Dan Rostenkowski, once the all-powerful chairman of the most powerful committee in Congress, returned to Capitol Hill last night for the first time since scandal forced him from office five years ago.
And he pretty much got a hero's welcome.
Dozens of current and former politicians showed up to shower the 71-year-old Rostenkowski with praise. "One of the most remarkable public servants we have known in our lifetime," opined Rep. Charles Rangel (D-N.Y.). "He hasn't changed at all. He's one of a kind," added Rep. Robert Matsui (D-Calif.). Commerce Secretary Bill Daley simply said: "The chairman's been a good friend for years."
As for that bit of corruption that caused his election defeat in 1994 and ultimately landed Rostenkowski in jail? It wasn't entirely forgotten--"that was disappointing," one former lobbyist said--but most agreed that it was a tiny blemish on an otherwise outstanding track record.
The occasion of Rosty's return to Washington was a reception at the Cannon House Office Building to honor Richard E. Cohen, a National Journal correspondent who's penned a new biography of the infamous tough-talking, steak-eating, martini-gulping, larger-than-life Chicago pol.
The 300-page book, "Rostenkowski: The Pursuit of Power and the End of the Old Politics," chronicles his rise from a lowly Illinois state legislator to a 36-year career in Congress, including 13 years at the helm of the mighty House Ways and Means Committee.
Cohen paints a largely sympathetic portrait of the Polish American Democrat, highlighting his many legislative accomplishments as well as the barrels of pork he brought home to his constituents. Rostenkowski--who cooperated with Cohen but didn't authorize him to write his biography--last night pronounced the book "truthful."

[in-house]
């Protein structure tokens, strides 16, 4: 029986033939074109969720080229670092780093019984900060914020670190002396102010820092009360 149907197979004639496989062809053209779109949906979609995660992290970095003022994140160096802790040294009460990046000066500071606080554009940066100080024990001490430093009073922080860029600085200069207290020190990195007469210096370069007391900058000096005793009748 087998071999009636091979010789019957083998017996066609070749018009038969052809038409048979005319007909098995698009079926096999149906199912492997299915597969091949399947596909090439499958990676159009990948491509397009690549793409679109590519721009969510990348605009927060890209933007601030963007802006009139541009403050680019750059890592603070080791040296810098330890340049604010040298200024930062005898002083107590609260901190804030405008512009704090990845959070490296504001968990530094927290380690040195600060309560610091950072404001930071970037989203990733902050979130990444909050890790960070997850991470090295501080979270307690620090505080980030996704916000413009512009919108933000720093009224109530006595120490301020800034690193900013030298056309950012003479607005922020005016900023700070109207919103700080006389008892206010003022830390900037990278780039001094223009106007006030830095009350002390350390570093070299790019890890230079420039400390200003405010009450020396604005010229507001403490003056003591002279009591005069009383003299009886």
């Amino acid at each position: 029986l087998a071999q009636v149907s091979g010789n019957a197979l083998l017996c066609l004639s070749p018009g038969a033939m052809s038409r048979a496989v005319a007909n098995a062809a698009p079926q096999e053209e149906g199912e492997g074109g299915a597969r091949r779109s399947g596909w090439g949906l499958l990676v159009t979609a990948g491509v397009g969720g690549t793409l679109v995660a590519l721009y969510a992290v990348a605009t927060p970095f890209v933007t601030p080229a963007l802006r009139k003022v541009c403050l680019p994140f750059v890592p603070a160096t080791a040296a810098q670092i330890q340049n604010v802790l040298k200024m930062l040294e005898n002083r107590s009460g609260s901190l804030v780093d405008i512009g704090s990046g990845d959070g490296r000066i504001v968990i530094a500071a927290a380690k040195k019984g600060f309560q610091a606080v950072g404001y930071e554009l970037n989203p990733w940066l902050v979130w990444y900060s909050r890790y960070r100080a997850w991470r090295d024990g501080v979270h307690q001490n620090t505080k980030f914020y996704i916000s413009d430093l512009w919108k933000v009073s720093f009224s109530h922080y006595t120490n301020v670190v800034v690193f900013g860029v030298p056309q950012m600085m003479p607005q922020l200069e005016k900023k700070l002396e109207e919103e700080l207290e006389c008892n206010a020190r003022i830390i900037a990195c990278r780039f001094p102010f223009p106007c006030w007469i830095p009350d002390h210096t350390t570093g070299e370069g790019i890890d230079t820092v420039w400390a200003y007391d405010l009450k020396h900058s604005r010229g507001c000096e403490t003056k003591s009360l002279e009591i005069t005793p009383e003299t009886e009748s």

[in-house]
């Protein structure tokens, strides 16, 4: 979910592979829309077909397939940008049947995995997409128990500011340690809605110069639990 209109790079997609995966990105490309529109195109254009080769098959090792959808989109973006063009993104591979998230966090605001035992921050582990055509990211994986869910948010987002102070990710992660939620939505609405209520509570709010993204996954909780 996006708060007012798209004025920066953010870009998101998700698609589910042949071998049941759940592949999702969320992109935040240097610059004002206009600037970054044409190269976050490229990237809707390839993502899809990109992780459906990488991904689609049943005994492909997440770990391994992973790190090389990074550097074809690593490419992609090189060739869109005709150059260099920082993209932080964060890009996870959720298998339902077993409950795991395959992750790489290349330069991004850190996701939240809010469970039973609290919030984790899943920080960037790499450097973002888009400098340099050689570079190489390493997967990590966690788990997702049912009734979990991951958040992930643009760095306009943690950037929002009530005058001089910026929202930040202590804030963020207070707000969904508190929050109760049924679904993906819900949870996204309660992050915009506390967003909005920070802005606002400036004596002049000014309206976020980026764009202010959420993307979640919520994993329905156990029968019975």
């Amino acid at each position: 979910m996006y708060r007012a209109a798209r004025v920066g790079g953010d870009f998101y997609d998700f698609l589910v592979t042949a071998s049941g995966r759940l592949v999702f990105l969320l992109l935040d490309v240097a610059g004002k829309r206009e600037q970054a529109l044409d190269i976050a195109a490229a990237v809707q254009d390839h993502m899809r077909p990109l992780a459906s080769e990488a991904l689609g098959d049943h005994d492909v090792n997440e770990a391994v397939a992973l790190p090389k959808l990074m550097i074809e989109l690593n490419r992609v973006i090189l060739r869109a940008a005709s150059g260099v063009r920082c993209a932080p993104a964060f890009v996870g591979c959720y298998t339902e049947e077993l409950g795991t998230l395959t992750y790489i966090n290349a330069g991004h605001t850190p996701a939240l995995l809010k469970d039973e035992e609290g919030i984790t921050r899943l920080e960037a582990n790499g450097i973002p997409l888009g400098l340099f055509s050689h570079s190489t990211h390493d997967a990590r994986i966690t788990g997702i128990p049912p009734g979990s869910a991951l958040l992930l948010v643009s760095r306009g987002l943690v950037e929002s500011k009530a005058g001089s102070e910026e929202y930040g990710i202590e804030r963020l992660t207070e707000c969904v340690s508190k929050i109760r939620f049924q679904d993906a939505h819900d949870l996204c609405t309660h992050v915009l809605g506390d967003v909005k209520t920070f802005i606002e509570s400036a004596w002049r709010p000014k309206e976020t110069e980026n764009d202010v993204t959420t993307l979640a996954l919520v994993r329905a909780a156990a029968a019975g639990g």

The Goliath known as Rostenkowski was felled by the equivalent of a pebble. He was indicted in 1994 on 17 counts, including alleged misuse of official funds by padding his payroll with do-nothing employees and trading stamps for cash at the House post office. He lost his reelection bid that fall. In 1996, he pleaded guilty to two counts of mail fraud, paid a $100,000 fine and was sentenced to 17 months in jail, most of which was spent in a minimum-security federal prison in Oxford, Wis.
Cohen was one of the few people permitted to visit him there--Rosty wouldn't even see his wife or four daughters--and during an interview from his cell, the politician was far from repentant. "I'm here for what I admitted tongue in cheek," Rostenkowski told Cohen. "I'm not completely convinced that what I did was wrong."
At last night's party, when asked about the end of his career, Rostenkowski just said: "That's history. It's all over."
His old colleagues were more than happy to speak for him. "It's about time that you got a break sometime from somebody," said Rangel, now the ranking Democrat on Ways and Means.
"He really was a mentor for a lot of the members," said Matsui, who started on Ways and Means under Rostenkowski. The best lesson his old boss taught him? "He always used to tell me never to cut a deal with somebody who had sweaty palms."
"You look at him and the accumulation of his life," explained Daley, whose father, the legendary Chicago mayor, so benefited from Rostenkowski's loyalty. "His friends don't dwell on the past."
Rostenkowski said he's content with life now, and he certainly put on a good show last night. Dressed in a neat navy-blue suit, much slimmer than in his congressional days, Rostenkowski slapped pals on the back, greeting them with a blustery "How ya doin'?" and "Don't you look marvelous." And he wasn't averse to polishing his legacy himself. "We wrote some good legislation, didn't we?" he said to one colleague.
Now a consultant and political commentator on Chicago television, Rostenkowski said he occasionally comes to Washington on business or to see friends, but this was his first trip back to the Capitol.
Still, it was clear that the man who once ruled Washington wasn't entirely comfortable at his homecoming. "He's been a little nervous or anxious about how people in Washington see him," Cohen said.
Rosty doesn't want to return for good. He shook his head no--three times--when someone said: "Don't you think you ought to come back here more?"
"I don't think I'd want to come back to Congress in this climate," he concluded. Buffing that legacy one more time, he added: "We used to legislate in my day. Now there's a lot of hate in the air. Politics in my day was compromise. Today it's war."
CAPTION: Dan Rostenkowski was back among friends at the National Journal's book party for Richard E. Cohen.
CAPTION: Dan Rostenkowski introduces his biographer, Richard E. Cohen, at his book party in the Cannon Caucus Room.